After the German invasion in 1940, Moulin, having successfully maintained his position despite the disgrace of Cot (who was tried for treason under the Vichy regime), found himself prefect for Chartres, in which capacity he formally surrendered the city to the Germans. Then, when he acted as a focus of local resistance, the Germans arrested him and Moulin slit his own throat rather than give way under interrogation (his life was only saved by the arrival of a guard). Over the next two and a half years, Moulin led a double life, living in the Vichy zone as a retired prefect, while travelling to the occupied zone to foment resistance. He escaped to London to forge links with de Gaulle's Free French, and returned as his agent to try to connect all the disparate factions of the resistance. In June 1943, Moulin was arrested in Lyon by Klaus Barbie and then died under torture by the Gestapo, having refused to talk.
Marnham's book is in part a detective story: who exactly betrayed the meeting at which Moulin and other members of the CNR (Conseil National de la Resistance, the umbrella through which he enlisted the national resistance in the Gaullist movement) were arrested? But this is only a cover for Marnham's wider purpose, which is to disinter the corpse of the Third Republic, and to demonstrate how its incompatible limbs went on trying to amputate each other; not only throughout the war, but after it, and, indeed, right up until the fall of the Soviet empire put an end to the nematode presence of the communists in the French body politic.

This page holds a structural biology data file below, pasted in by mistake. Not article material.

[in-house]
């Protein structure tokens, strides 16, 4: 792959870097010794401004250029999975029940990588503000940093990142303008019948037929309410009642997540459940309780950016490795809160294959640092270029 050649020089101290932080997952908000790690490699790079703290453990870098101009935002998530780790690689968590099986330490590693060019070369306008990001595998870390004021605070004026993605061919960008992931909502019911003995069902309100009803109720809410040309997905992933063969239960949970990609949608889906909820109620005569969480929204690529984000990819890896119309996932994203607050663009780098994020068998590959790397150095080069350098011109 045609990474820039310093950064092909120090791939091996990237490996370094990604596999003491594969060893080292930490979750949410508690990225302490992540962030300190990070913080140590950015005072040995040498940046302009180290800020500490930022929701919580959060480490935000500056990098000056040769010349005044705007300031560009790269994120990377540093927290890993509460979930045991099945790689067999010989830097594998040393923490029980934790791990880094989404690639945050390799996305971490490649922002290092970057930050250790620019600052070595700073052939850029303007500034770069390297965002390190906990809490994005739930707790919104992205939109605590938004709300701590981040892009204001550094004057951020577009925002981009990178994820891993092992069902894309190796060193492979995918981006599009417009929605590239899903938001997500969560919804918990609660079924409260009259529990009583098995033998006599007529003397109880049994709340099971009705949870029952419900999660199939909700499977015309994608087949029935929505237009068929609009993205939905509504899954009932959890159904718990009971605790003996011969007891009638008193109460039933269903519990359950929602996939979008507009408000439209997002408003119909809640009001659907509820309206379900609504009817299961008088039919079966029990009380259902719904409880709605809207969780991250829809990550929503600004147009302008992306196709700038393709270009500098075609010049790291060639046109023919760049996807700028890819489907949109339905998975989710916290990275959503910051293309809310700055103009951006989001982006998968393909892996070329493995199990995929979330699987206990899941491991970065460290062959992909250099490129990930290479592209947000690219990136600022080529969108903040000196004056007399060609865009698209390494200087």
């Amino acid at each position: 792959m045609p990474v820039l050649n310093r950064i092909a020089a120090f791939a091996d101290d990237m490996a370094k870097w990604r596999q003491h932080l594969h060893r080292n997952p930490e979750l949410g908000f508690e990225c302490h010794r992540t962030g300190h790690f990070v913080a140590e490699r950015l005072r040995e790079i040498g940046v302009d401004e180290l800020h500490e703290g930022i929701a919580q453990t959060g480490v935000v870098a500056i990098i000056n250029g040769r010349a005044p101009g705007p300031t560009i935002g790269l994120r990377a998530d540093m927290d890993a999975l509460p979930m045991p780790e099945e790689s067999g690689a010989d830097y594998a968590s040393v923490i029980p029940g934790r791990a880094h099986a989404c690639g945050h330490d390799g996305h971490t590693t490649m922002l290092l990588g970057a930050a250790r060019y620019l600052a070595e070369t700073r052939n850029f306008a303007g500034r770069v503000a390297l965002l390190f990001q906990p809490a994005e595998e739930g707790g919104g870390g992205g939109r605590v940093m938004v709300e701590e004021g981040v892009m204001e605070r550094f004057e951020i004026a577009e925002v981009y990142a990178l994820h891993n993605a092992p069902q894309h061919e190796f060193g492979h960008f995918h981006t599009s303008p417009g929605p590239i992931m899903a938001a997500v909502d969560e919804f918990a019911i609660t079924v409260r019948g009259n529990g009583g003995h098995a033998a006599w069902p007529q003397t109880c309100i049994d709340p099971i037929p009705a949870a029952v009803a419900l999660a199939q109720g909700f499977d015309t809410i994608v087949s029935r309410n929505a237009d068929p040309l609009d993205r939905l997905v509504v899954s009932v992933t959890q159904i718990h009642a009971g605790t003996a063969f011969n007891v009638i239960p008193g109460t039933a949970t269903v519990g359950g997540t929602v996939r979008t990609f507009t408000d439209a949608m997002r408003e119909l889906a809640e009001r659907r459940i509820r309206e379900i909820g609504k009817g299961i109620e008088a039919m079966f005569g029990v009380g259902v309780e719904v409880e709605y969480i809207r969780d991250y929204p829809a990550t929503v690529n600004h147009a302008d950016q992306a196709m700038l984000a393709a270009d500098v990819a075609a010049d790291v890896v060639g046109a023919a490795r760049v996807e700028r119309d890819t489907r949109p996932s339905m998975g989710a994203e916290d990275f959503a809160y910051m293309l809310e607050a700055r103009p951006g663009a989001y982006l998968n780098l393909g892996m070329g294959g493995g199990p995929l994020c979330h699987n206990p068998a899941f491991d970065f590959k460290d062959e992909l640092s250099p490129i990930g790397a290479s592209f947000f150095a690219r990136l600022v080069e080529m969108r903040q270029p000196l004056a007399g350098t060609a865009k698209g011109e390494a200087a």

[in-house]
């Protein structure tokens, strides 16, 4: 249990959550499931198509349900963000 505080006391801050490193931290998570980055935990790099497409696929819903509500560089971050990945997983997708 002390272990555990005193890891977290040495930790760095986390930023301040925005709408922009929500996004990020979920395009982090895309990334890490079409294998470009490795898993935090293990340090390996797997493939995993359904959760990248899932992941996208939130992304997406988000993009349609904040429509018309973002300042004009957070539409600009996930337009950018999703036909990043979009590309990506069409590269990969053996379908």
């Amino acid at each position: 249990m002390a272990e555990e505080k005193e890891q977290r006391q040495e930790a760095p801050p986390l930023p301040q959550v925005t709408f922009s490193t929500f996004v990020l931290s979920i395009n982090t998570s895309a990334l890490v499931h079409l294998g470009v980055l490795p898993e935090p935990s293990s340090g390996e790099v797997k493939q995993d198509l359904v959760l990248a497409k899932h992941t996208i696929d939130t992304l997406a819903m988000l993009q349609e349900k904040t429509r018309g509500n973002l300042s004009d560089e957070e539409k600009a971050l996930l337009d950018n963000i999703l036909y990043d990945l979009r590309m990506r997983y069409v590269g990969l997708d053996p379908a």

Marnham's reconstructions of "what actually happened" may seem contrived (and, to his credit, this is not something he denies), but his demonstrations of how the players thought and behaved carry total conviction. You may read The death of Jean Moulin looking for reasons for Anglo-French enmity, but you won't find them; instead, you'll discover a pathetic gratitude that you live in a country which wasn't prey to such systemic polarities - polarities that were exacerbated by occupation to such a degree that it became essential for them to be hidden with the trompe l'oeil of myth if there were to be any possibility of postwar reconciliation.
As Marnham makes clear, the full truth about Moulin's death will not emerge for another 90 years, until all the documents relating to the case are released under the French government's own statutes of limitation. Until then, we'd do well to tread softly around the vexed question of the war, and allow them to win at football with good grace.